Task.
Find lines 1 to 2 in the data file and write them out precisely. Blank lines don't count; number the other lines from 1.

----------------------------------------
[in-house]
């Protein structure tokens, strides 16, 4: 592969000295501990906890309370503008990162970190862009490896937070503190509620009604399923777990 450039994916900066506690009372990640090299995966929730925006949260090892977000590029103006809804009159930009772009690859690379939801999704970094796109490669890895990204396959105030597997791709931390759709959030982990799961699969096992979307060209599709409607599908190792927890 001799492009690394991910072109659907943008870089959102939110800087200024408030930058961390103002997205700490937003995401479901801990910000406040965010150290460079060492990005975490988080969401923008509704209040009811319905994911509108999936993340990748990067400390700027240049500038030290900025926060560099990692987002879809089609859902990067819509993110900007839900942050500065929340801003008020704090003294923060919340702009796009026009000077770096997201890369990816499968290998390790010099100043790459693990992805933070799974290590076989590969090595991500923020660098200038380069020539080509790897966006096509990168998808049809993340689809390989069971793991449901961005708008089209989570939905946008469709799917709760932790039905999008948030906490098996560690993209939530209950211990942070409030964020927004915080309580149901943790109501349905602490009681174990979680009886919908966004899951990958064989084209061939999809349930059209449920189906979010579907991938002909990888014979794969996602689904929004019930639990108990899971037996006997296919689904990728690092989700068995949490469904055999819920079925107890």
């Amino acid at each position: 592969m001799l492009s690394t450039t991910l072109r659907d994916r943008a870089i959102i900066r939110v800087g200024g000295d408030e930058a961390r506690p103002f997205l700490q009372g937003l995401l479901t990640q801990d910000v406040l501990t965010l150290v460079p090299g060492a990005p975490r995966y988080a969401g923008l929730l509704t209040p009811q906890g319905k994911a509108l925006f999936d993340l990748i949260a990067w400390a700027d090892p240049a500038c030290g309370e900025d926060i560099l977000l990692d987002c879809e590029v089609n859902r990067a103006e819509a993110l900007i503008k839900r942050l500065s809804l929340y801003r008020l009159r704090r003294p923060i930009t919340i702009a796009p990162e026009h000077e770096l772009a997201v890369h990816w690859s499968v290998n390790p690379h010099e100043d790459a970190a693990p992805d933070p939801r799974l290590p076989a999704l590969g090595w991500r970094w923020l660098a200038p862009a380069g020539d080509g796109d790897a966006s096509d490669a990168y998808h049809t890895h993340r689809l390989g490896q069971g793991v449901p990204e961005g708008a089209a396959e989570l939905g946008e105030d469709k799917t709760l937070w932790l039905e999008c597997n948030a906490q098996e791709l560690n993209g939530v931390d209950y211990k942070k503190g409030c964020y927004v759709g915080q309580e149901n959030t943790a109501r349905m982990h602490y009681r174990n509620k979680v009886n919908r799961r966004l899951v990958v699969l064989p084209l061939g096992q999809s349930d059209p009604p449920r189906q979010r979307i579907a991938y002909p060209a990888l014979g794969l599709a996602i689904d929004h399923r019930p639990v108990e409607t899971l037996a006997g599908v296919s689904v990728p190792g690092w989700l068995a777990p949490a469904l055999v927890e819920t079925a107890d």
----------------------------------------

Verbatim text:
[in-house]
């Protein structure tokens, strides 16, 4: 592969000295501990906890309370503008990162970190862009490896937070503190509620009604399923777990 450039994916900066506690009372990640090299995966929730925006949260090892977000590029103006809804009159930009772009690859690379939801999704970094796109490669890895990204396959105030597997791709931390759709959030982990799961699969096992979307060209599709409607599908190792927890 001799492009690394991910072109659907943008870089959102939110800087200024408030930058961390103002997205700490937003995401479901801990910000406040965010150290460079060492990005975490988080969401923008509704209040009811319905994911509108999936993340990748990067400390700027240049500038030290900025926060560099990692987002879809089609859902990067819509993110900007839900942050500065929340801003008020704090003294923060919340702009796009026009000077770096997201890369990816499968290998390790010099100043790459693990992805933070799974290590076989590969090595991500923020660098200038380069020539080509790897966006096509990168998808049809993340689809390989069971793991449901961005708008089209989570939905946008469709799917709760932790039905999008948030906490098996560690993209939530209950211990942070409030964020927004915080309580149901943790109501349905602490009681174990979680009886919908966004899951990958064989084209061939999809349930059209449920189906979010579907991938002909990888014979794969996602689904929004019930639990108990899971037996006997296919689904990728690092989700068995949490469904055999819920079925107890």